Saturday, November 8, 2008

I HOPE

By cartoonist Mike Lukovich, downloaded from the net. It was in both local papers this morning.

Here are some things about the last eight years I won’t miss. All of this material was taken from You Have No Rights by Matthew Rothschild.

Abusing the statute concerning material witnesses. The original 1984 statute was designed to prevent mob suspects from fleeing. It was used in the months after 9/11 to hold approximately four dozen suspects that were considered suspects but there wasn’t enough evidence to place them under arrest.

“Jailing people who are simply under investigation is a hallmark of an authoritarian regime. If the government has probable cause to believe a person has committed a crime, it may arrest that person, but misusing the material witness statute poses the threat of making detention the norm and liberty the exception. District judge Shira Sheindlin.

Claiming that since this is a special war and the enemy not covered by Geneva convention protections for prisoners of war; that “enemy combatants” can be held indefinitely. Detainees have been held for years not only at Guantanamo Bay, but alleged secret CIA prisons or shipped to third party countries notorious for torturing prisoners. Essentially the Bush administration claimed the right to seize anyone, anywhere and hold them indefinitely. In a hearing before the Supreme Court it was argued that the Commander in Chief powers under Article II of the Constitution give the president the right to seize anyone, including citizens, even if the nation is not at war.

“At stake…..is nothing less than the essence of a free society……unconstrained executive detention for the purpose of investigating and preventing subversive activity is the hallmark of the Star Chamber.” Supreme Court Justice John Paul Stevens

On October 31, 2001 Attorney General Ashcroft issued a regulation that allows the Justice department at its discretion to listen in on lawyer-client conversations if, in the opinion of the Attorney General, there is reasonable suspicion that the conversations may further or facilitate acts of terrorism. Before this, prosecutors had to go before a judge and convince that judge that there was probable cause that the prisoner was using these conversations to plan or commit further crimes. It’s kind of hard to plan your defense if the prosecutor knows what you’re going to do before you even go to court.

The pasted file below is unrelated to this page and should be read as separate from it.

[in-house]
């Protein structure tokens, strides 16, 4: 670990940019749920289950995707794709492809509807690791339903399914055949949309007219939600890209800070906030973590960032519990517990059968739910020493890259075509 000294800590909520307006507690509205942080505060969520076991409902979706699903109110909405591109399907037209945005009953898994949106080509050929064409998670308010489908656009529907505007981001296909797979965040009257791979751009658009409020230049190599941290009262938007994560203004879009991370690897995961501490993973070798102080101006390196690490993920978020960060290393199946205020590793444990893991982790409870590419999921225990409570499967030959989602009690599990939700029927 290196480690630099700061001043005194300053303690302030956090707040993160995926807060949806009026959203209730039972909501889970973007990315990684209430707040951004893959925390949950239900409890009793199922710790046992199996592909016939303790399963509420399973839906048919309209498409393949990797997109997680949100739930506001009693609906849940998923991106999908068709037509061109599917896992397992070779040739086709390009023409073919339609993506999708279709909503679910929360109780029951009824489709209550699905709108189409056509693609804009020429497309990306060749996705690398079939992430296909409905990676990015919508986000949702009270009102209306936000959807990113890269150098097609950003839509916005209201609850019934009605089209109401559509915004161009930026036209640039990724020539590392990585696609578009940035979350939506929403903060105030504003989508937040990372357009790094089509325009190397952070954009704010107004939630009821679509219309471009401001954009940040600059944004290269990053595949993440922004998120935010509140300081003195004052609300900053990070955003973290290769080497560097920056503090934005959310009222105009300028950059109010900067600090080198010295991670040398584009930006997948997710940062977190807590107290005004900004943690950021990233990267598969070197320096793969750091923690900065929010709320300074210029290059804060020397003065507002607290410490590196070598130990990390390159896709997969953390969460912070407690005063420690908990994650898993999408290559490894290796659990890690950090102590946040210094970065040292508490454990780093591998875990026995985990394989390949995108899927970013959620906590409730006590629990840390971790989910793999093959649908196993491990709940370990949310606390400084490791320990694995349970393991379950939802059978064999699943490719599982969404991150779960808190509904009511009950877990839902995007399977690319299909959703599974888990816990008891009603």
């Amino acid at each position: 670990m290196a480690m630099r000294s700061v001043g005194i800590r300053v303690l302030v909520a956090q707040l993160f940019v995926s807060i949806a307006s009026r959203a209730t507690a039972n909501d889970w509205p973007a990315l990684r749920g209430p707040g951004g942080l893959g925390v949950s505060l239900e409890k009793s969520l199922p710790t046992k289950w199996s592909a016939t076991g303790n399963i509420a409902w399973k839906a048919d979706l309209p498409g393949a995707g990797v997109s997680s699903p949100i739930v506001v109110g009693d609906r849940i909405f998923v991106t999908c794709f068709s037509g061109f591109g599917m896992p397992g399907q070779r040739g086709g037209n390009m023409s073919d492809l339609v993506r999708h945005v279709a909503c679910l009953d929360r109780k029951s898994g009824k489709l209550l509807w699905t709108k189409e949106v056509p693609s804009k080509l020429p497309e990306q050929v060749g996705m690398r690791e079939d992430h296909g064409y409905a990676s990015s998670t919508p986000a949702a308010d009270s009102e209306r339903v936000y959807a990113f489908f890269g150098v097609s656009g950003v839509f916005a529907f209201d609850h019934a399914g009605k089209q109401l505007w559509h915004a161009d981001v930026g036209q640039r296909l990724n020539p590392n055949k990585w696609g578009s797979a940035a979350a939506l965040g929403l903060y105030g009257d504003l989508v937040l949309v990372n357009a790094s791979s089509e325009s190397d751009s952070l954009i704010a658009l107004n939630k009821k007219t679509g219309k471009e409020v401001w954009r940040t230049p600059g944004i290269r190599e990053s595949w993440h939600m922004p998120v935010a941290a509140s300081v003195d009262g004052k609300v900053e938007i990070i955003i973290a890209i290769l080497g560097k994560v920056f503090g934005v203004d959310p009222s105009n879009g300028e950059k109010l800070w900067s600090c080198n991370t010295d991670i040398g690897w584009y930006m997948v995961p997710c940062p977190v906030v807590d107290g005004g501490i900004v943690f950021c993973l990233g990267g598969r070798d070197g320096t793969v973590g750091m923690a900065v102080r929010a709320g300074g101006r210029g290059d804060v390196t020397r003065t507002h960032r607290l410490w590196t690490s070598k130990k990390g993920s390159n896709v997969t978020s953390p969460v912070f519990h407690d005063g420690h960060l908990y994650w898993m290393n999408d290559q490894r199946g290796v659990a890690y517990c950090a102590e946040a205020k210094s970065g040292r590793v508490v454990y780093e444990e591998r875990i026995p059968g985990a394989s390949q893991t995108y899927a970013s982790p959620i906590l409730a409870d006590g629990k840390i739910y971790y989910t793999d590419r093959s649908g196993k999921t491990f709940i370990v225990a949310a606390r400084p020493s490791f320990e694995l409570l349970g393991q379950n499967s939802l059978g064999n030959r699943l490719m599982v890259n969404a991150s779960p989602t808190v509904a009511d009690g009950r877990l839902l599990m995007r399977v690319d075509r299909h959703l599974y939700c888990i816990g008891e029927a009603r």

Using signing statements to get around laws passed by Congress. The soon to be Former Occupant set a record in issuing these. Over seven hundred were issued. Basically the president says he’s free to ignore any portion of a law that that he believes conflicts with his powers as commander in chief. This includes a law passed in December of 2006 that protected first class mail from being opened without a warrant unless there was suspicion that the letter contained a bomb.

Allowing the National Security Agency to attempt to monitor our phone calls without a warrant. Even though there is a law in place that allows such surveillance as long as a warrant was obtained under the Foreign Intelligence Security Act. The ultimate goal was to build a record of every phone call made in the United States.

And finally, in September of 2006, congress passed and the president signed the Military Commissions Act. This act basically blasts laws and protections going back to Magna Charta right out of the water. This allows anyone, anyone including U S citizens to seized as “enemy combatants” and tried before a military tribunal. Detainees are deprived of the right of Habeus Corpus guaranteed in Article I section 9 of the Constitution. In January of 2007 former Attorney General Alberto Gonzalez claimed in a congressional hearing that while the Constitution prohibited the taking away of Habeus Corpus there was no express guarantee that any individual or citizen was guaranteed to right to Habeus Corpus.